When lawmakers met in a special session last week to budget about $1.6 billion in federal COVID relief funds coming to the state, there was an item tucked into the list that went largely unnoticed, overshadowed by the frustrating spectacle our political process has become.
But it deserves attention. Once the circus rolls out of town and the bickering over banning masks and teaching race in schools and grandstanding on gun rights is in the past, this one will actually matter. A lot.
Included in the budget allocations was a sizable chunk, $90 million, that along with $65 million in private donations will build a new integrated mental health research center near the University of Utah campus.
Dr. Mark Rapaport, the new chair of psychiatry at the University of Utah and CEO of the Huntsman Mental Health Institute, said the aim is to get the best people together under one roof and let them “cross-fertilize” and formulate new ways to tackle our most daunting mental health problems.
“It’s all about people, and it’s all about trying to tackle these really disabling issues,” he told me last week. “That’s why we’ve got to do the research, because although our current treatments are good in certain ways, they’re not good enough.”
Mental illness affects nearly one in five U.S. adults, and studies have shown that depression disorders cost the United States more than $326 billion per year. Rapaport hopes they can change that.
“I’ve never been in a circumstance where all these forces have come together in a way and people are really concerned about mental health,” he said.
His team of researchers will have a new, powerful weapon of sorts at their disposal — the first 7-Tesla MRI machine in the region and the only one in the country devoted to the brain. If you’ve had an MRI done on your knee, for example, it was probably a 1.5 Tesla. These machines are far more powerful, able to look inside the head and see objects or structures smaller than a millimeter.
Rapaport said the 7-T will let researchers witness changes in brain chemistry in very specific regions and monitor functions that may signal psychiatric disorders or neurological disorders. When researchers look at long-haul COVID, for example, many of the symptoms are brain-related — the brain fog, difficulty sleeping and irritability.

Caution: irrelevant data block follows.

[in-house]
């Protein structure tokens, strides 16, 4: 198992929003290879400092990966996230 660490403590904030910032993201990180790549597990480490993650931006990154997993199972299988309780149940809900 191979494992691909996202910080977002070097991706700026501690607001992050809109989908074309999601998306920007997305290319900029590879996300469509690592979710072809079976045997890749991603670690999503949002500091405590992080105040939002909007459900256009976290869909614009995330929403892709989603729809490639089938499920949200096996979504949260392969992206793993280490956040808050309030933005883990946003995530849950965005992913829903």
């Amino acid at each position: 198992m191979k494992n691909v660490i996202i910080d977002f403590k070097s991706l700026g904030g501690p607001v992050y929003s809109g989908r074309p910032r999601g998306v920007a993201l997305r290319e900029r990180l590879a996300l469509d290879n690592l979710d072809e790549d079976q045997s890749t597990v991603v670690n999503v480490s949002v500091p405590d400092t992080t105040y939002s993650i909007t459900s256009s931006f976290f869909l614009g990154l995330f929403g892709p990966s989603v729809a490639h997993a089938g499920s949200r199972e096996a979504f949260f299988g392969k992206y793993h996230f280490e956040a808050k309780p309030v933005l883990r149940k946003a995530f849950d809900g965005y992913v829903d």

Rapaport said scientists from as far away as Sweden have contacted him when they heard the center was getting the 7-T.
He said they hope to break ground on the Utah Mental Health Translational Research Building by the end of the year, but it’s just one piece of this mental health push under the relatively new Huntsman Mental Health Institute.
This week, they will be breaking ground on a mental health crisis center in South Salt Lake City, near the Salt Lake County Jail and one of the homeless resource centers — close proximity to where mental health services are often needed. The notion is that, instead of going to an emergency room or to jail, someone in crisis can go to a more dignified environment.
The 52,000-square-foot building will have 30 temporary beds, where patients can be stabilized and connected with resources, and 24 in-patient beds.
“And of course we’ll do research,” Rapaport said, “to really develop the best ways to care for people in crisis and how to develop services in a wrap-around way.”
The state and Salt Lake County paid about $15 million for the building, the Huntsman family another $20 million.
Later this year, the institute will begin a statewide assessment to identify the mental health needs around the state and devise ways to work with local health departments and schools to deliver services, particularly in parts of rural Utah where access is a challenge.
A lot of the credit for these developments goes to the Huntsman family and their $150 million investment last year that jump-started the effort.
“Utah is 51st in term of resources for mental health, and we hope to be in the top 10 in next 10 to 15 years. [The] only way to get there is funding and leadership,” said Paul Huntsman.
And, yes, Paul is chairman of the board of The Salt Lake Tribune Inc. But even if he wasn’t, I’d still be fired up about this endeavor. We all should be.
Because these new measures, in conjunction with steps the state has already taken — like the statewide crisis hotline, mental health receiving centers and mobile crisis outreach teams — shows Utah finally is serious about addressing mental illness in a way that would have been unfathomable a few years ago. Now, the state is poised to be a national leader.